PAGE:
The right to ignorance

An important aspect of privacy is the right to not know what we don’t want to know. This, coupled with the right to protect our private data whether we know or understand the risks are critical to keeping ourselves from simply being “owned” by big data collectors like tech giants, insurance companies or even the government.

This article is well worth a read:

In most cases we are actually talking about data that is owned by you and me. We have been careless in giving it away for shiny apps without considering the consequences. In fact, we’ve been giving our data away for so long that we’ve forgotten it’s ours in the first place. Taking it back allows us to individually decide whether there is something we want or don’t want to know. Restoring data to its rightful owners—us—neatly solves many of the hard challenges we’ve discussed. It avoids the need to develop universal, prescient guidelines about data. Instead, millions of individuals will guide their own data usage according to their sense of what is right and wrong. We can all react in real time to evolving uses of data by companies, punishing or rewarding companies according to how their data is treated.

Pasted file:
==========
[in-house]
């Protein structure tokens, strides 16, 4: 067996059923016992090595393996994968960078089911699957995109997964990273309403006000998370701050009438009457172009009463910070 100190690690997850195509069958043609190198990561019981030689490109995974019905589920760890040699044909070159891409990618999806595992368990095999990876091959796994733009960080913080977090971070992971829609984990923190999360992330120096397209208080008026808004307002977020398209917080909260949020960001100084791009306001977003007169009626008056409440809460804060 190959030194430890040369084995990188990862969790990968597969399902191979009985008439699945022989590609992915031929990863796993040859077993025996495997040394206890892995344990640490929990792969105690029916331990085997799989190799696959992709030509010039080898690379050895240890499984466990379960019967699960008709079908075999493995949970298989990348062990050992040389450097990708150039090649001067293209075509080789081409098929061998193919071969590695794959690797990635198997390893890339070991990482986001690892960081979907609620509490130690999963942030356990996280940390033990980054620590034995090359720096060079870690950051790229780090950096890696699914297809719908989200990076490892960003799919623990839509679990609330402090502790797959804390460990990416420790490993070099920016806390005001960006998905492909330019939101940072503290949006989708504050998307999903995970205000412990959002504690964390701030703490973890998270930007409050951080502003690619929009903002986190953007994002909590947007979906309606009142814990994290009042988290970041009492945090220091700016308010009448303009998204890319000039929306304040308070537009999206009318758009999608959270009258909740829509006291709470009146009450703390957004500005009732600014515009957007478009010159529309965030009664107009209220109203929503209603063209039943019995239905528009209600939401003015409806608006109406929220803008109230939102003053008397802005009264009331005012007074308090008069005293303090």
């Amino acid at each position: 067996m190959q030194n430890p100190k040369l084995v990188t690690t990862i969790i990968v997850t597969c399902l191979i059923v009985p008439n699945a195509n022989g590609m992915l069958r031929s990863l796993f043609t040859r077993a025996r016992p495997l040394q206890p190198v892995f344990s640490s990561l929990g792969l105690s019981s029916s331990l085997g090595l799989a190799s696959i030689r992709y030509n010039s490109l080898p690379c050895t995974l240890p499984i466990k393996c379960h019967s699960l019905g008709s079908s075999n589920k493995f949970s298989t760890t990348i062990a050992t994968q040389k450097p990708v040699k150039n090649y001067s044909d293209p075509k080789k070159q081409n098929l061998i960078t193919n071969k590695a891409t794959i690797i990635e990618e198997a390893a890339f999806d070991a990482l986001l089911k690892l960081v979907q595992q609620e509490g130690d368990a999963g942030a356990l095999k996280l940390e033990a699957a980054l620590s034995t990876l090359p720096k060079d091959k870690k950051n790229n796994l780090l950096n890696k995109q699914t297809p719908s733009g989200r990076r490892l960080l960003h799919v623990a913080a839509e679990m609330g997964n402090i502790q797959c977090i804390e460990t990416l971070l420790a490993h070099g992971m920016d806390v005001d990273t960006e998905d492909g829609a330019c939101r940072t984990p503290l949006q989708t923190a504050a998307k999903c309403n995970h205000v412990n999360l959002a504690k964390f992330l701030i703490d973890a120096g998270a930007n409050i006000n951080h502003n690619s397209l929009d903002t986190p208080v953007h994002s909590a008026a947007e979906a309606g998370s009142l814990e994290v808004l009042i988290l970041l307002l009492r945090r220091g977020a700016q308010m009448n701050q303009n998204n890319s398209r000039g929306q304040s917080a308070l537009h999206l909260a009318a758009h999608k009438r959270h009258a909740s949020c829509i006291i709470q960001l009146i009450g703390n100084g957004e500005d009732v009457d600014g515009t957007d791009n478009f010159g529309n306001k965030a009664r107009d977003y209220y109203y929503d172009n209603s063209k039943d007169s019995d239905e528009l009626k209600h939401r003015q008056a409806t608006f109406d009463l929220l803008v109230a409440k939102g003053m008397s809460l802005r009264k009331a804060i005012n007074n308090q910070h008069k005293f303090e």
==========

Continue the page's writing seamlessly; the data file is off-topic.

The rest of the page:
We Need to Save Ignorance From AI
By Christina Leuker & Wouter Van Den Bos , Nautilus, June 14, 2018